Ken Barnes was born in Birmingham on 6th March 1929.  He first came into football with Stafford Rangers but in May 1950 he signed for Manchester City for £750 where he played from 1951-60 making 258 League appearances and scoring 18 goals.  He played in the FA Cup Finals of 1955 and 56 picking up a Winners Medal in the 1956 defeat of Birmingham.  In May 1961 he was transferred to Wrexham where he stayed until 1964 making a further 132 appearancea and netting 24 goals.  He was manager at The Racecourse from 1961-65 and later managed Witton Albion before finally returning to Manchester City where he served as Chief Scout or Coach for every manager from Joe Mercer to Joe Royle, from 28th August 1970 until 2000, allowing for the odd spell away.  Ken was the father of England left winger Peter Barnes (and his brother Michael who played for Bangor) and wrote a well received book entitled "This Simple Game" about his life in football. Ken sadly died in July 2010 aged 81.
John Doherty

Then Altrincham based John Doherty took over during the early months of the 1970-71 season.  John stepped in when Ken Barnes  left after the shortest of stays.  Doherty had a line up which included Alex Lucas, Albert Jackson, George McGowan, George Morton and Jim Conde and stayed in charge until the end of the 1971-72 season.
John Doherty was born in Manchester on 12th March 1935.  He joined Manchester United at the age of 17 and spent five seasons at Old Trafford making 25 Football League appearances and scoring five goals from inside forward.  His career was bligh ted by a persistent knee injury but it abated sufficiently to allow 16 League appearances and a Championship medal in 1955/56.  It   was injury which saved the talented Doherty from the Munich Aircrash in 1958.  In October 1957 he joined Leicester City where he again scored five goals this time from twelve games played.  In January 2005 John was actively involved with the Manchester United Former Players Association.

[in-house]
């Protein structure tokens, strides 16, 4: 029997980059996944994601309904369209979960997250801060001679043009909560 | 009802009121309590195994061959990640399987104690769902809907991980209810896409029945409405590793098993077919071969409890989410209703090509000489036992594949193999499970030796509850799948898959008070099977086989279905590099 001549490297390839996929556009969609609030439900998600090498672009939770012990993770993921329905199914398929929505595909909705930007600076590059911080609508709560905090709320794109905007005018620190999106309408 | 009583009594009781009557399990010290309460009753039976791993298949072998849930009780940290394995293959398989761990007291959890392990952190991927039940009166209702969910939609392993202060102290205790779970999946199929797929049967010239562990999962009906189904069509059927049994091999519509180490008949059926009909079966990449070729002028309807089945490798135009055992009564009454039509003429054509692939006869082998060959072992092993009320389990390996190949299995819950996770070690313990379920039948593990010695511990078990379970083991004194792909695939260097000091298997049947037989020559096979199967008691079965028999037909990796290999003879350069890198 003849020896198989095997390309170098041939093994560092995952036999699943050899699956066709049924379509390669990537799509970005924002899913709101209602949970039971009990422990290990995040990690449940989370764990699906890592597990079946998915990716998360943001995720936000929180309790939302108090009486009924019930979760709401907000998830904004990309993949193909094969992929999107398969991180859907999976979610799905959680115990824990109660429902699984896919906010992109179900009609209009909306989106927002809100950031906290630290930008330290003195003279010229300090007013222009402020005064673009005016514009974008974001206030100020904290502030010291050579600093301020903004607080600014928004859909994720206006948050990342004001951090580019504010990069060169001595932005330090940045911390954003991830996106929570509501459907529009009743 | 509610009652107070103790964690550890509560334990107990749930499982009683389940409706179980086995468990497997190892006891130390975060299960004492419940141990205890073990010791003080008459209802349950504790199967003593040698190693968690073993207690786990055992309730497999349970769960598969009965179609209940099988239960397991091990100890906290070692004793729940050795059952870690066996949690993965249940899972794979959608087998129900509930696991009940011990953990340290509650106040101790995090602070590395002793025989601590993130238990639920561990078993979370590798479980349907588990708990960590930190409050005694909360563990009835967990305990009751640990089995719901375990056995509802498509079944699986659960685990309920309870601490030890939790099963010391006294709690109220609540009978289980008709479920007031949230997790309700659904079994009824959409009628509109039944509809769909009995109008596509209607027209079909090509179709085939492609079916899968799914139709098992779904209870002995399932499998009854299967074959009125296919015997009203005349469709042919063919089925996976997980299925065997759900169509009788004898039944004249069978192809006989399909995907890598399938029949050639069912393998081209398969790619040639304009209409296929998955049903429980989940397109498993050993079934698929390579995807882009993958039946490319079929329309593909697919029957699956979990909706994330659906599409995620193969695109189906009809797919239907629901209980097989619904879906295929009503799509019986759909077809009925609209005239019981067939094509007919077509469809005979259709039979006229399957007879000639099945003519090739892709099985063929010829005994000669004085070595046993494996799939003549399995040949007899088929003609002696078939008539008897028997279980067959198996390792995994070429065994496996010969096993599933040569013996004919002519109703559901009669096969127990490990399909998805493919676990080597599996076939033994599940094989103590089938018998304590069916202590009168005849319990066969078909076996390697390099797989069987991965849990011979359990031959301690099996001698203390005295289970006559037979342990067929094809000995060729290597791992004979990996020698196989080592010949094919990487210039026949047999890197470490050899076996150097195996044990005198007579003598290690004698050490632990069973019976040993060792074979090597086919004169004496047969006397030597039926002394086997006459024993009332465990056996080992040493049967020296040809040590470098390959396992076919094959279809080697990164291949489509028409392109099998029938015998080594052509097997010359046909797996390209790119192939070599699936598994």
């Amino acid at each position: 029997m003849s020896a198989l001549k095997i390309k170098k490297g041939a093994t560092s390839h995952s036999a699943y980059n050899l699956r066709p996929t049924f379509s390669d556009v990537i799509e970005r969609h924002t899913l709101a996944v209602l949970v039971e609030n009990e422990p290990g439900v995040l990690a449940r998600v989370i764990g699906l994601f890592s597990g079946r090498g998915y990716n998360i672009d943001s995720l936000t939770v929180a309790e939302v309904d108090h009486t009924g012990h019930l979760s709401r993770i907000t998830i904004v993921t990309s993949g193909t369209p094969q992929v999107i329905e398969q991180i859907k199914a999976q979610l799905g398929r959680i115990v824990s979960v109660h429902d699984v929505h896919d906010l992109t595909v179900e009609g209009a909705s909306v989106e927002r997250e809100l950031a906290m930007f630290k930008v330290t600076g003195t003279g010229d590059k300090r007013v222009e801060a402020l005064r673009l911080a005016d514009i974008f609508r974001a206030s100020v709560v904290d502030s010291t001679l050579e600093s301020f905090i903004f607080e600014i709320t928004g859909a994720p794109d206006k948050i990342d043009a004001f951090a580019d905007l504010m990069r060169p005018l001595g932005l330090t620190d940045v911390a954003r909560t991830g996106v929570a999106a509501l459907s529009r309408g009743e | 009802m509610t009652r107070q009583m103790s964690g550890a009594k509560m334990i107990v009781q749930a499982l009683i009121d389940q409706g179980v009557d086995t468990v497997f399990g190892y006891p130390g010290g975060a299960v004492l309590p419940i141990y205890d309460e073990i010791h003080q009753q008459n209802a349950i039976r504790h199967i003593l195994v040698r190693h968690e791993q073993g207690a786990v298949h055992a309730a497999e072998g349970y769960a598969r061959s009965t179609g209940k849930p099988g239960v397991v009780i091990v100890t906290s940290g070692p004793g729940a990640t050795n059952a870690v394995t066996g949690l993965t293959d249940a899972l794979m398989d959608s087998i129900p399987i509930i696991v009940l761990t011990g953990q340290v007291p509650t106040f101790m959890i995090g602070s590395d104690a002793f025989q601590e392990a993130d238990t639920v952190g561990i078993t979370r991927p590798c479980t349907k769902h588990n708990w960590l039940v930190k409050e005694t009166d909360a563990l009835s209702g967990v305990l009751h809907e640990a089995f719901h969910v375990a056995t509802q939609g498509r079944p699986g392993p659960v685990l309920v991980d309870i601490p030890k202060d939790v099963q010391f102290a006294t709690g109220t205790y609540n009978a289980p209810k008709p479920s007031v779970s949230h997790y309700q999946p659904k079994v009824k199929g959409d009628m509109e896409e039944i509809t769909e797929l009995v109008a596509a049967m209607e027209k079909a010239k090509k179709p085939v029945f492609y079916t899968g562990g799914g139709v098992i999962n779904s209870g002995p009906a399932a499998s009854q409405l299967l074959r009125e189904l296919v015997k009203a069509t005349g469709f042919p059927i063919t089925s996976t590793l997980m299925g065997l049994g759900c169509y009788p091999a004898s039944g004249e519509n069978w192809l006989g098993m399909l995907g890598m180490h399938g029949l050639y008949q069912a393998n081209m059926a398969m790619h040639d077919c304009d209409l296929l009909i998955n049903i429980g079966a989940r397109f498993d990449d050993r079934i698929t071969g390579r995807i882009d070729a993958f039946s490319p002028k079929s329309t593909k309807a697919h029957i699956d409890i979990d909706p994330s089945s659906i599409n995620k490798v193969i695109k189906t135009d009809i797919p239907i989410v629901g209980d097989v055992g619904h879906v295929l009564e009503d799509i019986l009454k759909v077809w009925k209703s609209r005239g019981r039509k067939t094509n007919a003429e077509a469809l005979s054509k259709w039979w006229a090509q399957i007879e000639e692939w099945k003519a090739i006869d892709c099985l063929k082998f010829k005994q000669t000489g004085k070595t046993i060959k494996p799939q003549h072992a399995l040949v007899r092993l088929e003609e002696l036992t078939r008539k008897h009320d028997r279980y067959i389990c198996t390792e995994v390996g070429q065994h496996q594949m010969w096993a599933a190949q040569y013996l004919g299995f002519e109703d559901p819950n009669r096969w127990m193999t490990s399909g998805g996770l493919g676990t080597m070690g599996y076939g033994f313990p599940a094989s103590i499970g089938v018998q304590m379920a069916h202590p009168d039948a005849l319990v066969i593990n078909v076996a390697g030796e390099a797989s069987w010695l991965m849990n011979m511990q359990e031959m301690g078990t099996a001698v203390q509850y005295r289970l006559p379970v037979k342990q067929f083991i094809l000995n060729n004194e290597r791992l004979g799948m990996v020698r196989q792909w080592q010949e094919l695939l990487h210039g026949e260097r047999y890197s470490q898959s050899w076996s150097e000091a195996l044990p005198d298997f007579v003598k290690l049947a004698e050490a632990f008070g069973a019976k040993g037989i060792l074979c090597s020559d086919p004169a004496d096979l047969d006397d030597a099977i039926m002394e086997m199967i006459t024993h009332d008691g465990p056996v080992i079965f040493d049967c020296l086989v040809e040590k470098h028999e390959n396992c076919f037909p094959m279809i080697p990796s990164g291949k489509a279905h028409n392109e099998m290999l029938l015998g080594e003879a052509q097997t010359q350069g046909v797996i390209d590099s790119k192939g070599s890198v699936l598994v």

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1972-78 Years of Pain & Glory

Alex Smith

The 1972-73 season got underway with player manager Alex Smith appointed during the summer.  Chairman Tom Cowell welcomed the new boss and playing staff arrivals including Roy Hughes and Eric Brodie.  His first game in charge on 12th August 1972 was against a Boston side which old favourite featured Jim Conde.  Smith started the 1973-74 campaign in charge of a team which featured Ivan Crossley, Brian Grundy and Colin Penrose.
Alex Smith was born in Billingham on 6th February 1944 and joined Middlesbrough as a junior in December 1961. 
From 1965 to 1971 Alex made 120 League appearnaces for the club - including one as a sub - and scored oa solitary goal.  He moved from Ayresome Park to Farrar Road in 1972 and by July 1974 was returning to the North East and full time football once more with Darlington for whom he made 43 appearance in the 1974-75 season.

Dick Jones
However in February 1974 Smith was gone with Dick Jones in his place and a mid-table end of season position despite a 25 goal haul from Argraig motors marksman John Hughes. Dick remained as boss in August 1974 with Barry Ashworth as skipper, alongside Mike Kilduff in the City defence.
Dick Jones had managerial experience with local rivals Rhyl before stepping briefly into the Farrar Road hotseat.  In retirement Dick lived in Rhyl until his death in February 2010.

Barry Ashworth

When Dick went in the Spring, temporary player-manager Barry Ashworth stood firm to lift the club from the threat of relegation to finish 19 of 24 clubs.  A calm figure - see also Legends - Barry continued to play and guide the team from central defence.
Barry Ashworth was born in Stockport on 18th August 1942 and first played for Bangor City in 1962 before starting his career at Southend United in July 1963. After 5 goals in 31 League appearances Barry moved North to Hartlepool where he scored 4 more in 45 matches.  In July 1966 he moved to Tanmere Rovers and after 21 appearances - and 3 goals - in just over a year, he made the short trip to Chester City (where this picture took place) and nine goals in 118 appearances.  His career totals stand at 21 goals in 215 League appearances.

Roy Rees

The opening programme notes of the 1975-76 season were written by new manager Roy Rees under the chairmanship of Colwyn Bay based Vincent Burke.  A Bangor University lecturer, Rees brought John McClelland to the club, likewise Kit Fagan, Alan McDermott and Fran Corrigan.  (Fagan the son of Liverpool legend Joe).  He had an assistant called Tony Sanders.